Added Jeannette: “You give of your means. I feel a deep responsibility [to help] and I want to pass that along to my children. . . . It’s our act of peace. It’s how we live our value — that peace is not just the ab­sence of war, it’s an active process.”

Medical community chips in

Shaymaa and Mustafa arrived on Sept. 18. Parish­ioners and Shriners got the ball rolling instantly. During Mustafa’s first visit to Shriners, there was a doctor there that day from the Mayo Clinic in Rochester who specializes in the type of surgery Mustafa needed on his left shoulder.

That proved to be providential, as the staff at Shriners did not know about his shoulder problems and, more important, was not in a position to treat them even had it known.

Continuing the generosity already bestowed upon the boy, Dr. Steven Moran said he would ask his superiors at Mayo if they would cover the cost of the surgery, which is scheduled to take place in the next couple of weeks and could cost well over $100,000, according to Kasbohm.

It doesn’t end there. Mustafa needed another test that Shriners couldn’t perform, so he was referred to Gillette Children’s Hospital in St. Paul. The staff there got into the act when Kasbohm made a phone call.

“I did call the CFO there and asked if he would be willing to waive the charges, and he said he would,” Kasbohm said. “The charges turned out to be $13,000. I was so touched with Gillette’s humanity in this — very nice. This wasn’t something they were expecting, nor was it really something we were expecting. So, that was very impressive to me.

“I’m very proud of our health community — not just Shriners but Mayo and Gillette — to work together to help this little boy get what he needs. It’s really been awe-inspiring to me. I continue to just feel the Holy Spirit is definitely at work.”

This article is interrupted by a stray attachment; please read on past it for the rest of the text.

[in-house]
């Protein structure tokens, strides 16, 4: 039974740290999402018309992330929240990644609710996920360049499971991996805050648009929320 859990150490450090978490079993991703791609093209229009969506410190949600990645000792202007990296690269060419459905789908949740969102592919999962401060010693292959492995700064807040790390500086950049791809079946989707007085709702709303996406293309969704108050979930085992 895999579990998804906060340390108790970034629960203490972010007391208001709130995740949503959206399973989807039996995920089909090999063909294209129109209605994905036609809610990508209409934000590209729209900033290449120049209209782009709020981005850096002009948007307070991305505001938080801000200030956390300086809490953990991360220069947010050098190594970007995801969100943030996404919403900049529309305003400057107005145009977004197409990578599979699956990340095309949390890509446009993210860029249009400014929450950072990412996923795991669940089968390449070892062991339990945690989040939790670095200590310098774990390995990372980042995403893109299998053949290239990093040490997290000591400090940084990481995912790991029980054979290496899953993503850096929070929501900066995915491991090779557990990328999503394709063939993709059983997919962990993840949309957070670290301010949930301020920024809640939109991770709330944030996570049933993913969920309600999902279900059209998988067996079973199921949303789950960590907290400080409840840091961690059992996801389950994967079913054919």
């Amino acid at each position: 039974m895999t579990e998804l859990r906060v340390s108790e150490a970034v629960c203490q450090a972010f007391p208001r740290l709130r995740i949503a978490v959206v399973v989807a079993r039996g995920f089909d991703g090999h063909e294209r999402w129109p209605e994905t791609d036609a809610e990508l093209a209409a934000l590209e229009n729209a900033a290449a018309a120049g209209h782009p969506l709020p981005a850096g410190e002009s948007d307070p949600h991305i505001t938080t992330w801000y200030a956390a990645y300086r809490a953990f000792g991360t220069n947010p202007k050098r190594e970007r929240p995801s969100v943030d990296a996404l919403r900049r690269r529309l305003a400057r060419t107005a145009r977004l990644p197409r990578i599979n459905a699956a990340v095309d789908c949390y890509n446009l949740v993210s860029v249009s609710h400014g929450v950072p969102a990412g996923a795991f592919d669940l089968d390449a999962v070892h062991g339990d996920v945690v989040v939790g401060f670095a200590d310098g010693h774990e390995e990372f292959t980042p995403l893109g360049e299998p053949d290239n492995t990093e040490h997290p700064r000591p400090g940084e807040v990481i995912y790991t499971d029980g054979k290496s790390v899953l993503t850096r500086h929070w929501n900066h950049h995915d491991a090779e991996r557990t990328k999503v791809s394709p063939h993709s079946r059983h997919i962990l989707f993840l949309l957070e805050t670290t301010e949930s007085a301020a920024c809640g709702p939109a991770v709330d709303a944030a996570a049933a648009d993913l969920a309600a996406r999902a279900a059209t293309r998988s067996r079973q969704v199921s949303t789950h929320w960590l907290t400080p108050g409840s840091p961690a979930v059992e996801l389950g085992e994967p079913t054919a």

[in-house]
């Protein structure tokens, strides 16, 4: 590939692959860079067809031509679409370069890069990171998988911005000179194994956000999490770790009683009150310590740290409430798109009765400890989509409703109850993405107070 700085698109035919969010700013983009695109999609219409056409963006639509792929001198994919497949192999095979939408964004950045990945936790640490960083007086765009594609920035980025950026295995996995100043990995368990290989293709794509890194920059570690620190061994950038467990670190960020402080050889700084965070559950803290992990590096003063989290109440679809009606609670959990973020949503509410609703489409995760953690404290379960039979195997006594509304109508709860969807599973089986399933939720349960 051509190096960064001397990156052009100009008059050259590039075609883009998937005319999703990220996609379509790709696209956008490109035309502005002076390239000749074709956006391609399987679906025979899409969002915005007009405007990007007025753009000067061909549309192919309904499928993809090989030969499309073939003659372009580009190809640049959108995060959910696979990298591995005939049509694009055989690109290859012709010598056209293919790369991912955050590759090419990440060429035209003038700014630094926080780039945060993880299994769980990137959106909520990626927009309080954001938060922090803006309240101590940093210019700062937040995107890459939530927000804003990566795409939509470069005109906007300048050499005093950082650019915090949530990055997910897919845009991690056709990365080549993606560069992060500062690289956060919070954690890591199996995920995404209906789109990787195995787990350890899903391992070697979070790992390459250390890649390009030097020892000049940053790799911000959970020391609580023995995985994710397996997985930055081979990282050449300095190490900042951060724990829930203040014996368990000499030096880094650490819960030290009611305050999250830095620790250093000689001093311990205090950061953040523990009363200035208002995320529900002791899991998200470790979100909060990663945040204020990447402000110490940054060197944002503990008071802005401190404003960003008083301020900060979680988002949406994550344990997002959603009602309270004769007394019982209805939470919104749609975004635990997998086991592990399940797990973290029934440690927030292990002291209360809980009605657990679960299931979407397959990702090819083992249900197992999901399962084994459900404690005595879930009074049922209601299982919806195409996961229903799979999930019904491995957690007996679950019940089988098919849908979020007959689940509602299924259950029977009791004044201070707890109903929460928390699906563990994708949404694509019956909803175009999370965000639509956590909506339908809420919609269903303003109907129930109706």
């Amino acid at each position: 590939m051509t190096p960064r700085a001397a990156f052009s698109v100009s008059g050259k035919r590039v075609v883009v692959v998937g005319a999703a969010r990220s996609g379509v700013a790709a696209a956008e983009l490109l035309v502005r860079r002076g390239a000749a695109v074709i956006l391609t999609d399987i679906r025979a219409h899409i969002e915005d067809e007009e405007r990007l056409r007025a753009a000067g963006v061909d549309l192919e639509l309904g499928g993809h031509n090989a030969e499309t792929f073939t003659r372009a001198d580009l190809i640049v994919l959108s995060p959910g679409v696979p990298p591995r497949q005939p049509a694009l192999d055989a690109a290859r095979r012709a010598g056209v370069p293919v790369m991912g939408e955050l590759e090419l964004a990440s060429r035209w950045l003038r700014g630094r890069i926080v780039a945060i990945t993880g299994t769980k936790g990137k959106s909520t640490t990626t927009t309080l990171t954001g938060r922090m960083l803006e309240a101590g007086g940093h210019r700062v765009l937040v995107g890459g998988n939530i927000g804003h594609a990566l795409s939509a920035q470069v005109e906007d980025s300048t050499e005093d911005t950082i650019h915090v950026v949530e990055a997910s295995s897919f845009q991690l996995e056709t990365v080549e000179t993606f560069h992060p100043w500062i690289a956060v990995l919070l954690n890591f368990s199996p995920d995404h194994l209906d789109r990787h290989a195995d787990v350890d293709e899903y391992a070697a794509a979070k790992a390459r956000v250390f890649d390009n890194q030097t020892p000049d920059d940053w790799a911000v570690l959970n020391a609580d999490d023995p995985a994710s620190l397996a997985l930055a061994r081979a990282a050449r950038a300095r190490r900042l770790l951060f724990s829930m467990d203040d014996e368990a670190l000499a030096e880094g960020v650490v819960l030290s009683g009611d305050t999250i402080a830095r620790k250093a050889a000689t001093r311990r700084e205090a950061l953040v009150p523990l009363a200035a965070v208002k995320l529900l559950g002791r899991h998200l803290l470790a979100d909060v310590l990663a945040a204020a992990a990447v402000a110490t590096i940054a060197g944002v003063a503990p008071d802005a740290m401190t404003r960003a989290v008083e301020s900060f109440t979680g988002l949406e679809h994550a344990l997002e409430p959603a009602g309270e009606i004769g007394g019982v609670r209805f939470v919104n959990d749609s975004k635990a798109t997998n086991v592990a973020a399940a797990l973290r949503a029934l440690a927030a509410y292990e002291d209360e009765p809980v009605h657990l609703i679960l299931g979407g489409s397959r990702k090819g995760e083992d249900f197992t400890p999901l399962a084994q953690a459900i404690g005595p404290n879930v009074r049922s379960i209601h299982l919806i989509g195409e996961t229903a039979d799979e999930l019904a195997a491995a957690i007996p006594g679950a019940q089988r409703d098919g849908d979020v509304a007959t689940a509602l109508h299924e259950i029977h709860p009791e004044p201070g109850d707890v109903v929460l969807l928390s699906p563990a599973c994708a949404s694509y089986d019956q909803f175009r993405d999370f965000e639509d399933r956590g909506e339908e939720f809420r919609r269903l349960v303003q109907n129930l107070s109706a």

So far, Mustafa has had surgery on the stump of his right leg to remove bone growth, and has been fitted with a prosthetic leg. After his shoulder surgery, Mustafa will have six to eight weeks of recovery before he and Shaymaa can go back to Iraq and be reunited with her husband and five other children.

But the story is not over.

Doing what it takes

Mustafa will need return visits to get new prosthetics as he outgrows existing ones, plus any other type of follow-up care. And, St. Joan of Arc will be there to help.

“We will continue to support this little boy,” said Braun, who, along with her husband John are sponsoring Shaymaa and  Mustafa, meaning they are taking responsibility for meeting all of their needs while they’re here. “We have a long-term commitment to him because he needs to come back in a year and get his elbow fixed.

“He will need prostheses every year or two. You can’t give him a prosthesis and say, ‘Tough, we’re done with you now.’ Morally, we have to commit ourselves to this young boy until he’s old enough [to live independently]. . . . You can’t start something and then stop it right in the middle.”

Staying involved with the two Iraqis is just fine with Father DeBruycker, who has faith his parishioners can do what it takes.

“I have no qualms; whatever they need, they’ll get it from us,” he said. “I have no fear asking this parish for the money to cover [expenses].”

What this all means for the little boy and his mother is simply — yet profoundly — expressed in a short piece of broken English she has learned in the classes she has taken since coming here: “I wish me and my family here in Minnesota. It’s good for Mustafa.”